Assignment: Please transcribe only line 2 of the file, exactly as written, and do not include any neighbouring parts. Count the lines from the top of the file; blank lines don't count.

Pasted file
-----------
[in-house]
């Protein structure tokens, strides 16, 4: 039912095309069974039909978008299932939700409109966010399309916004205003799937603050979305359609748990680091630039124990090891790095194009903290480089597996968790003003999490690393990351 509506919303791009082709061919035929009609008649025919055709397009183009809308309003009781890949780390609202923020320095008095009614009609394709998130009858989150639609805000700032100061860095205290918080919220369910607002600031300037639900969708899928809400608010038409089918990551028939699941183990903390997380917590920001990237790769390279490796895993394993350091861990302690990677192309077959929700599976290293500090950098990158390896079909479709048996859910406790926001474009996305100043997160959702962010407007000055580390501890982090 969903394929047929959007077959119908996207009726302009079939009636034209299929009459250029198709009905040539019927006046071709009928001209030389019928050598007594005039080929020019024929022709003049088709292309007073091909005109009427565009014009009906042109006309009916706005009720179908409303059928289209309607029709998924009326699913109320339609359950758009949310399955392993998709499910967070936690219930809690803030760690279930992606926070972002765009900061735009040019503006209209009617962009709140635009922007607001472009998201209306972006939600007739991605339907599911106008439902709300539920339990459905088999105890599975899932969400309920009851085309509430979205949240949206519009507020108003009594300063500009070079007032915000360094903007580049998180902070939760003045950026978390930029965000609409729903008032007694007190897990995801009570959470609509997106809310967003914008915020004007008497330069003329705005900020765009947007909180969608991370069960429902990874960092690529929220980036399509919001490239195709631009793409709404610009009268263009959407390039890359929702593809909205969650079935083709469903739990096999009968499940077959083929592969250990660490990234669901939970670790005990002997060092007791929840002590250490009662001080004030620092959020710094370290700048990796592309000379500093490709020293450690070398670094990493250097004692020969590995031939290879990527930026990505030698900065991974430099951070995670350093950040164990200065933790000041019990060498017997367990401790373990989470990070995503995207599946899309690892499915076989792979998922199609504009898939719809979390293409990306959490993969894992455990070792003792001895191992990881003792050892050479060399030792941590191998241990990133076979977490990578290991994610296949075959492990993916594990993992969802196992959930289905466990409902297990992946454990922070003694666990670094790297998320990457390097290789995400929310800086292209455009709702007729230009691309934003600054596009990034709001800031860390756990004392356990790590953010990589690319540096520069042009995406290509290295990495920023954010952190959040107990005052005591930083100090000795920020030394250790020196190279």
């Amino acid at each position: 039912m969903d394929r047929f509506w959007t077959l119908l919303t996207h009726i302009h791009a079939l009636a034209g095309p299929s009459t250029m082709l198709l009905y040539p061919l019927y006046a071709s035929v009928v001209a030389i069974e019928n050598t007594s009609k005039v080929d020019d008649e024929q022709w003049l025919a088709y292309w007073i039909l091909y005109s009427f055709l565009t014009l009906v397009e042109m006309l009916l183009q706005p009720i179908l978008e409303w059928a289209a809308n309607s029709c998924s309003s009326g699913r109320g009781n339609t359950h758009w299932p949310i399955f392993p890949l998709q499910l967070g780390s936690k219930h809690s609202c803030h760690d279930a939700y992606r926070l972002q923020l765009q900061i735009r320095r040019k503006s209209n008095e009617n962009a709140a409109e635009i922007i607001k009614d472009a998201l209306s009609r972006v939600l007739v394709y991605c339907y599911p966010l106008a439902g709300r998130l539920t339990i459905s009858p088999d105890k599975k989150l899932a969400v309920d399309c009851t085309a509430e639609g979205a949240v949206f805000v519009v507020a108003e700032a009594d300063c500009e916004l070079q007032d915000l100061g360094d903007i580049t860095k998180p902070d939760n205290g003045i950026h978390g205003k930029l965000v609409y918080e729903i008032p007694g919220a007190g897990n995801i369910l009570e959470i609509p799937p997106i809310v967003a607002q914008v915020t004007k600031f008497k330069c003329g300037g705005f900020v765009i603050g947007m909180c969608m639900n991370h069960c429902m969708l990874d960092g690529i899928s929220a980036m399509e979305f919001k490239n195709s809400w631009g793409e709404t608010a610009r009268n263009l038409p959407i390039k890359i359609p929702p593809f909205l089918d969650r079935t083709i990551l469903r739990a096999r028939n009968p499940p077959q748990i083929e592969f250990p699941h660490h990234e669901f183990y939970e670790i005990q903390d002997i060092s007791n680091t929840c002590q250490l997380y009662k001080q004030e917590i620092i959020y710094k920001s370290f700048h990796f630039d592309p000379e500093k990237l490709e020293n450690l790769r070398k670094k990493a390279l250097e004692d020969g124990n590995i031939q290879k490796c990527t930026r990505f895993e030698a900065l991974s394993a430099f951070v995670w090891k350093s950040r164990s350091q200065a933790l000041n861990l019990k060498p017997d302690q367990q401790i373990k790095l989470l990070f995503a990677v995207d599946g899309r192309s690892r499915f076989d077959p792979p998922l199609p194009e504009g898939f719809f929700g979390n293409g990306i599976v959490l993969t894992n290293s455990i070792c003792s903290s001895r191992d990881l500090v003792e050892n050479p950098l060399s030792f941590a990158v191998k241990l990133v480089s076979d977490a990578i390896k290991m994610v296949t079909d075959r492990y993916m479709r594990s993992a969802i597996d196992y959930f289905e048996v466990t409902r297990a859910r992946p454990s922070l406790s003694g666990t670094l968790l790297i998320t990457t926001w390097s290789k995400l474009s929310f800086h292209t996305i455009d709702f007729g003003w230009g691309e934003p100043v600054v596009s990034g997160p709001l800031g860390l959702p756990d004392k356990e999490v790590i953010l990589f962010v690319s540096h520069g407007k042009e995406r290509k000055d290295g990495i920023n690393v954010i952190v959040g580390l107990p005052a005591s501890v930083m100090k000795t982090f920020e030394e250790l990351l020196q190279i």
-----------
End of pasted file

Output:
């Protein structure tokens, strides 16, 4: 039912095309069974039909978008299932939700409109966010399309916004205003799937603050979305359609748990680091630039124990090891790095194009903290480089597996968790003003999490690393990351 509506919303791009082709061919035929009609008649025919055709397009183009809308309003009781890949780390609202923020320095008095009614009609394709998130009858989150639609805000700032100061860095205290918080919220369910607002600031300037639900969708899928809400608010038409089918990551028939699941183990903390997380917590920001990237790769390279490796895993394993350091861990302690990677192309077959929700599976290293500090950098990158390896079909479709048996859910406790926001474009996305100043997160959702962010407007000055580390501890982090 969903394929047929959007077959119908996207009726302009079939009636034209299929009459250029198709009905040539019927006046071709009928001209030389019928050598007594005039080929020019024929022709003049088709292309007073091909005109009427565009014009009906042109006309009916706005009720179908409303059928289209309607029709998924009326699913109320339609359950758009949310399955392993998709499910967070936690219930809690803030760690279930992606926070972002765009900061735009040019503006209209009617962009709140635009922007607001472009998201209306972006939600007739991605339907599911106008439902709300539920339990459905088999105890599975899932969400309920009851085309509430979205949240949206519009507020108003009594300063500009070079007032915000360094903007580049998180902070939760003045950026978390930029965000609409729903008032007694007190897990995801009570959470609509997106809310967003914008915020004007008497330069003329705005900020765009947007909180969608991370069960429902990874960092690529929220980036399509919001490239195709631009793409709404610009009268263009959407390039890359929702593809909205969650079935083709469903739990096999009968499940077959083929592969250990660490990234669901939970670790005990002997060092007791929840002590250490009662001080004030620092959020710094370290700048990796592309000379500093490709020293450690070398670094990493250097004692020969590995031939290879990527930026990505030698900065991974430099951070995670350093950040164990200065933790000041019990060498017997367990401790373990989470990070995503995207599946899309690892499915076989792979998922199609504009898939719809979390293409990306959490993969894992455990070792003792001895191992990881003792050892050479060399030792941590191998241990990133076979977490990578290991994610296949075959492990993916594990993992969802196992959930289905466990409902297990992946454990922070003694666990670094790297998320990457390097290789995400929310800086292209455009709702007729230009691309934003600054596009990034709001800031860390756990004392356990790590953010990589690319540096520069042009995406290509290295990495920023954010952190959040107990005052005591930083100090000795920020030394250790020196190279």